Many of the unique characteristics of Murillo's career can be found within this single artwork. We firstly see the religious themes which helped the artist to build up a following in his native Spain, though he himself would make use of a greater use of sensitivity than most others had done up to that point. The work also makes use of two particularly dominant colours, with tones of blue and a golden yellow striking down the centre of the canvas. For this artwork Murillo chose to allow the main figure to really come to the fore, with the supporting cherubs being noticeably smaller and assigned to dark corners of the painting. The final painting is just over two metres tall, making it a large oil painting, but not particularly so considering the fashions of the day with regards religious art. Murillo worked entirely in oils for this piece, as he would for the whole of his career - North European influences around the time of the Renaissance had left this legacy all across the continent.
The artist would produce several other versions of The Immaculate Conception within his career and this topic seemed popular with his patrons. Murillo was always looking to adapt his approach to suit each patron and was open to criticism, despite being so exceptionally talented. His polite, well mannered demeanor was perhaps rare for such a respected artist and his personality helped him to attract and retain patrons across Europe. His other famous interpretation of this theme was titled The Immaculate Conception of Los Venerables and the two can be visually compared in order to learn more about how the artist adapted the content from one piece to the other. He would also find favour with patrons in Northern Europe and Italy but they tended to prefer alternative content and so he would switch between the two, depending on who he was trying to impress at the time. It was the artist's visits to galleries in Seville and Madrid which helped educate him about the differing tastes across the North and South of Europe, and he would also pull in ideas from a good variety of artists as his style developed.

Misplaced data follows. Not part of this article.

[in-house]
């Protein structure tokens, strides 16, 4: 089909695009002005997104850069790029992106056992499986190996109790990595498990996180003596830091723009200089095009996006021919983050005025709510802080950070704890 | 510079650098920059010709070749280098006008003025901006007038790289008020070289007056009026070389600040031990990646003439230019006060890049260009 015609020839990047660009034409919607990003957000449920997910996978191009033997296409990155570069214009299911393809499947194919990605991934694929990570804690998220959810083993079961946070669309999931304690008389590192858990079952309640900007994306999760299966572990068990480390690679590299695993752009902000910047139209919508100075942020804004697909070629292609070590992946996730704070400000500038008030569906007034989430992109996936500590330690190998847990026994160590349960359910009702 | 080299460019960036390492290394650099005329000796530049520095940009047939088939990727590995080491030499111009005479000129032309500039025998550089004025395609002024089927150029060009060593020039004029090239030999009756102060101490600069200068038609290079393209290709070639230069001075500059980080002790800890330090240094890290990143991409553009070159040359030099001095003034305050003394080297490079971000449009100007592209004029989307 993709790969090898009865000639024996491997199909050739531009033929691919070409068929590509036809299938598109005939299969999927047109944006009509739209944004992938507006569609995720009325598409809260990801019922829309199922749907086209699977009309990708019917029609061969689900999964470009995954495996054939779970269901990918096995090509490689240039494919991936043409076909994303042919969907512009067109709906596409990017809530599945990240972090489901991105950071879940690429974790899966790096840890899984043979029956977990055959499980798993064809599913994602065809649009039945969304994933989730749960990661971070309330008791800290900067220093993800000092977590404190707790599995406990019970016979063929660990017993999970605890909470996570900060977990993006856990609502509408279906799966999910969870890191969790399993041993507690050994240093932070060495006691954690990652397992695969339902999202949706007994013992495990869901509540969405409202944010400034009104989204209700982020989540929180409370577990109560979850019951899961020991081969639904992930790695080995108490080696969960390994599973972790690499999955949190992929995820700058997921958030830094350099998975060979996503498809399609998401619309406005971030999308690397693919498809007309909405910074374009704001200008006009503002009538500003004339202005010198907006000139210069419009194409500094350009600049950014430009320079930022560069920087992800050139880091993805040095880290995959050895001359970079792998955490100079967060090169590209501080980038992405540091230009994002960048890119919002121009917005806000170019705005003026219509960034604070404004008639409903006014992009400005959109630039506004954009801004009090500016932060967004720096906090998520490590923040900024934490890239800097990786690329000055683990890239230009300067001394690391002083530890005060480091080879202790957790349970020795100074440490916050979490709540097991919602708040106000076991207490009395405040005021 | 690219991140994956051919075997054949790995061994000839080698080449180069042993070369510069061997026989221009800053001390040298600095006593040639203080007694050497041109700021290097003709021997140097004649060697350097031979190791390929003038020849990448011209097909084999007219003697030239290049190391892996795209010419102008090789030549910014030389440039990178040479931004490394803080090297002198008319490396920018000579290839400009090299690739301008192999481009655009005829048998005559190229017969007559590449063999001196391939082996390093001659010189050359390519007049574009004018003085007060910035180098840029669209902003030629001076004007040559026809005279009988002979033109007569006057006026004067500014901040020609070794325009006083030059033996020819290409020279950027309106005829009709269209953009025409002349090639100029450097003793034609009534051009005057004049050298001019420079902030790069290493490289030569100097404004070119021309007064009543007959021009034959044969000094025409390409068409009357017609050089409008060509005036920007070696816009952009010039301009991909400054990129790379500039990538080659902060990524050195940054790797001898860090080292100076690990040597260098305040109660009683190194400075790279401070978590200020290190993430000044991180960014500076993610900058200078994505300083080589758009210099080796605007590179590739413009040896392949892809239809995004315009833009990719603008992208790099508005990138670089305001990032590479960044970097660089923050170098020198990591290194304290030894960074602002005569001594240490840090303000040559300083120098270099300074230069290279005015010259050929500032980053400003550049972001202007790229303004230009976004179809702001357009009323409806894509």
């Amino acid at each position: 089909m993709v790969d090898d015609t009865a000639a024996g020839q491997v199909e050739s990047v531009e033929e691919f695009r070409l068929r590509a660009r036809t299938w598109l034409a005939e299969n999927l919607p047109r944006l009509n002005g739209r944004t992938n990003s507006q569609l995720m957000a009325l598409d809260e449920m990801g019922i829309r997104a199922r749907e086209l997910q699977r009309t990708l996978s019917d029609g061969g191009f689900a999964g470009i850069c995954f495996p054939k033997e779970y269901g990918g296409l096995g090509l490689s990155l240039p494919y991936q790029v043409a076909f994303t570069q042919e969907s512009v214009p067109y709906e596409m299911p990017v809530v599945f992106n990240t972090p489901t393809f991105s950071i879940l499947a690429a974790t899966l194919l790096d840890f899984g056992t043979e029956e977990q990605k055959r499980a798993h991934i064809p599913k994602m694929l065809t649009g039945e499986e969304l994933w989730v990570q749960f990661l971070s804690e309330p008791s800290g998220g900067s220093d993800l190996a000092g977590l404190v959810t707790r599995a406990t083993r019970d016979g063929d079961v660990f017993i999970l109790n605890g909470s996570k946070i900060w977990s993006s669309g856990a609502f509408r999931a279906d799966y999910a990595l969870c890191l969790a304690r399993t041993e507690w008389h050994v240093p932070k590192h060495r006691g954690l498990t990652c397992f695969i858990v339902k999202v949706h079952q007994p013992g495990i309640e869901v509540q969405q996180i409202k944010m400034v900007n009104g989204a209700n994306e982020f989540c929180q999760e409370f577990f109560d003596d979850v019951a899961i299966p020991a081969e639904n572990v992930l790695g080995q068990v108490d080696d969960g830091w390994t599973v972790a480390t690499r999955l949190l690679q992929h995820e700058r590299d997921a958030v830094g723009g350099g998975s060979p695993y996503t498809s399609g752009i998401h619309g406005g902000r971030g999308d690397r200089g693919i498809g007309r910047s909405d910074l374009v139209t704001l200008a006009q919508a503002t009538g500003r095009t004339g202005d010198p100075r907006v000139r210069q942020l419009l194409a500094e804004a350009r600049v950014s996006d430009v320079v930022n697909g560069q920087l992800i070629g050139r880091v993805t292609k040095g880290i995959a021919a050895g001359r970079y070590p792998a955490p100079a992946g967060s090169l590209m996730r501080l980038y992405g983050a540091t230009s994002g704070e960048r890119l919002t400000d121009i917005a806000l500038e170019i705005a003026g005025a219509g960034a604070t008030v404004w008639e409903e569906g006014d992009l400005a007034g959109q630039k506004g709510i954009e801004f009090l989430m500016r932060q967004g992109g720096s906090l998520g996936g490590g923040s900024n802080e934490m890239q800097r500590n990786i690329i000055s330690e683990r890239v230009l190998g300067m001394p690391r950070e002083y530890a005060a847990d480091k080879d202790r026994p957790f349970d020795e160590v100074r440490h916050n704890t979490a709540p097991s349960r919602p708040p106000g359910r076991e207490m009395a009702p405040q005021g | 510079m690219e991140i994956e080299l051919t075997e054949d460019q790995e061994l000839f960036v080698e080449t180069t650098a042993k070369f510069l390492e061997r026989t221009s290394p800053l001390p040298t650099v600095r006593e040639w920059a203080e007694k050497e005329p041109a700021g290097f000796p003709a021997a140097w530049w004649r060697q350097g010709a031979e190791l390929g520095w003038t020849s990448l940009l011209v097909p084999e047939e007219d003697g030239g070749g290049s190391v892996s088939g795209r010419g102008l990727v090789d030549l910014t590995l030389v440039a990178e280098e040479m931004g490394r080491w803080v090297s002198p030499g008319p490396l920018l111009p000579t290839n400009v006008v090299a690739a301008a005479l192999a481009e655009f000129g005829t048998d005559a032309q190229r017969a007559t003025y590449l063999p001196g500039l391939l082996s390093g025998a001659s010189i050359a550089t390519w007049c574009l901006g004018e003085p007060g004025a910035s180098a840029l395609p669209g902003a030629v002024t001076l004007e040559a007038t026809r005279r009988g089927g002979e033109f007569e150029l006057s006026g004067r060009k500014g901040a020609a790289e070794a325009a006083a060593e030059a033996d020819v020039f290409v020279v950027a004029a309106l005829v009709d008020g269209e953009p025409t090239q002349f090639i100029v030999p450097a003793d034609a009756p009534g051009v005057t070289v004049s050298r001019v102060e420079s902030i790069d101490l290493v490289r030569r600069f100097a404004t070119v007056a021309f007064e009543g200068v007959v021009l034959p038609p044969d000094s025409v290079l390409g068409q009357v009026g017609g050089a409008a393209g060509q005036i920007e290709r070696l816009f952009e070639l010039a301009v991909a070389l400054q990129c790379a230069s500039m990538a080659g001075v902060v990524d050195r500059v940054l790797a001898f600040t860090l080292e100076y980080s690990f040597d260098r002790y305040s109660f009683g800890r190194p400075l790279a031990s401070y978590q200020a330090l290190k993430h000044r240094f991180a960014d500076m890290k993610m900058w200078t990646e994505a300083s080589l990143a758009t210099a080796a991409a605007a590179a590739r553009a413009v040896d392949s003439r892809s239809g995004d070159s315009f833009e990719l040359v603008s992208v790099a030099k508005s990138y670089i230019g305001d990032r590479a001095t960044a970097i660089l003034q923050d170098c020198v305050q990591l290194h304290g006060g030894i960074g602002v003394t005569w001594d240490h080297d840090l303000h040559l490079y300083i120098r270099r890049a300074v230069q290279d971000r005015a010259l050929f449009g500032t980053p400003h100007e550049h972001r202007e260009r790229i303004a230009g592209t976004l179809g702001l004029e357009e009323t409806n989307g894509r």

Content found within The Immaculate Conception of El Escorial
There have been many other artists who have taken on this topic within their own careers, and Murillo would call upon some of those ideas within his interpretations. The Virgin is pictured in white, representing purity, whilst she holds a large blue cloth over her left arm. This colour combination was used in previous decades by other artists and helped viewers to immediately identify the main focal point of the piece. She holds her hands together just in front of her chest and looks up to the heavens, with her facial expression also suggesting that she is in need of help. Besides the white outfit, it is also believed that the crescent moon which stands behind the Virgin is also traditionally a sign of purity and so its inclusion here is not merely for aesthetic value, even though the tones of yellow against the blue work beautifully. Murillo was therefore able to incorporate various symbolic items in this painting in such a subtle, fluid manner that one might not even be aware of their actual meaning.